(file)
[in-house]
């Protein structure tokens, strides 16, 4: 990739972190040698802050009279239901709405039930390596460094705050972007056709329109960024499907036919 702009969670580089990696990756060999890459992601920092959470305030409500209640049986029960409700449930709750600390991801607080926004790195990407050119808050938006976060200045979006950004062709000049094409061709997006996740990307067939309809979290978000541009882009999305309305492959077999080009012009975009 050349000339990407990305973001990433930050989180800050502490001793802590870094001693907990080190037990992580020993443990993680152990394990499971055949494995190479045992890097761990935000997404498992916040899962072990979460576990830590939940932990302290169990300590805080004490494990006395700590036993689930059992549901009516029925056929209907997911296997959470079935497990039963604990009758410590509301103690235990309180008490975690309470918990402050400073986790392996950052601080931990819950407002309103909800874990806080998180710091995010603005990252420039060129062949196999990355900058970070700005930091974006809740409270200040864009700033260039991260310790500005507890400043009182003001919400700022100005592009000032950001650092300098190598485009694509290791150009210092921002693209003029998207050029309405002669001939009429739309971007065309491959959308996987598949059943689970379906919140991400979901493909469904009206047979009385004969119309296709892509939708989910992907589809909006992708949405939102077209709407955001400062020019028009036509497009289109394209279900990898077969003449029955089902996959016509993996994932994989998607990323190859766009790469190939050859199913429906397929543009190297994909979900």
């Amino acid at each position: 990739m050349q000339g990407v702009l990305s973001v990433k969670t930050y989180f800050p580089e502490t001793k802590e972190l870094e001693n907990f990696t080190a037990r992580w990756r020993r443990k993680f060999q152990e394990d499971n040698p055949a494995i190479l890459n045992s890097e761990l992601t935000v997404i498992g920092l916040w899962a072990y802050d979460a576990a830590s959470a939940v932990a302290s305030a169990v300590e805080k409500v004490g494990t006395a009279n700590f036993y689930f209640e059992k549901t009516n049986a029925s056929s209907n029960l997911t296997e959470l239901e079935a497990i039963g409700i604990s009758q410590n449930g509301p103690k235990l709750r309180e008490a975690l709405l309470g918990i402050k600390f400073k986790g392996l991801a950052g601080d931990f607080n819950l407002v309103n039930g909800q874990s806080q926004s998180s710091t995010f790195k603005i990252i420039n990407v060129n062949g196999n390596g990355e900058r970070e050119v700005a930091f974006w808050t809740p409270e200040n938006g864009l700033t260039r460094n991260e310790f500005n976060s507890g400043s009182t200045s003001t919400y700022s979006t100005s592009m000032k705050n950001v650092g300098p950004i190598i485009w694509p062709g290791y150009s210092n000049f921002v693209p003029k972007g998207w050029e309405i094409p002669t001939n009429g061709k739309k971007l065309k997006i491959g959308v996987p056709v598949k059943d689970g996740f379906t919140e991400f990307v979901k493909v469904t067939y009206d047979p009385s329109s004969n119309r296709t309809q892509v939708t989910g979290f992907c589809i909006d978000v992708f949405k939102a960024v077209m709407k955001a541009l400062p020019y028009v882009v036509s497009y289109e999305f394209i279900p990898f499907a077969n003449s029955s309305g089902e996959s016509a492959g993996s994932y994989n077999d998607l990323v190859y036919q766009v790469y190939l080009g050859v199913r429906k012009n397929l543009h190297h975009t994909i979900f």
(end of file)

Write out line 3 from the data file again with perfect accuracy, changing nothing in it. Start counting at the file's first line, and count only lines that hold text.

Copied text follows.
């Amino acid at each position: 990739m050349q000339g990407v702009l990305s973001v990433k969670t930050y989180f800050p580089e502490t001793k802590e972190l870094e001693n907990f990696t080190a037990r992580w990756r020993r443990k993680f060999q152990e394990d499971n040698p055949a494995i190479l890459n045992s890097e761990l992601t935000v997404i498992g920092l916040w899962a072990y802050d979460a576990a830590s959470a939940v932990a302290s305030a169990v300590e805080k409500v004490g494990t006395a009279n700590f036993y689930f209640e059992k549901t009516n049986a029925s056929s209907n029960l997911t296997e959470l239901e079935a497990i039963g409700i604990s009758q410590n449930g509301p103690k235990l709750r309180e008490a975690l709405l309470g918990i402050k600390f400073k986790g392996l991801a950052g601080d931990f607080n819950l407002v309103n039930g909800q874990s806080q926004s998180s710091t995010f790195k603005i990252i420039n990407v060129n062949g196999n390596g990355e900058r970070e050119v700005a930091f974006w808050t809740p409270e200040n938006g864009l700033t260039r460094n991260e310790f500005n976060s507890g400043s009182t200045s003001t919400y700022s979006t100005s592009m000032k705050n950001v650092g300098p950004i190598i485009w694509p062709g290791y150009s210092n000049f921002v693209p003029k972007g998207w050029e309405i094409p002669t001939n009429g061709k739309k971007l065309k997006i491959g959308v996987p056709v598949k059943d689970g996740f379906t919140e991400f990307v979901k493909v469904t067939y009206d047979p009385s329109s004969n119309r296709t309809q892509v939708t989910g979290f992907c589809i909006d978000v992708f949405k939102a960024v077209m709407k955001a541009l400062p020019y028009v882009v036509s497009y289109e999305f394209i279900p990898f499907a077969n003449s029955s309305g089902e996959s016509a492959g993996s994932y994989n077999d998607l990323v190859y036919q766009v790469y190939l080009g050859v199913r429906k012009n397929l543009h190297h975009t994909i979900f």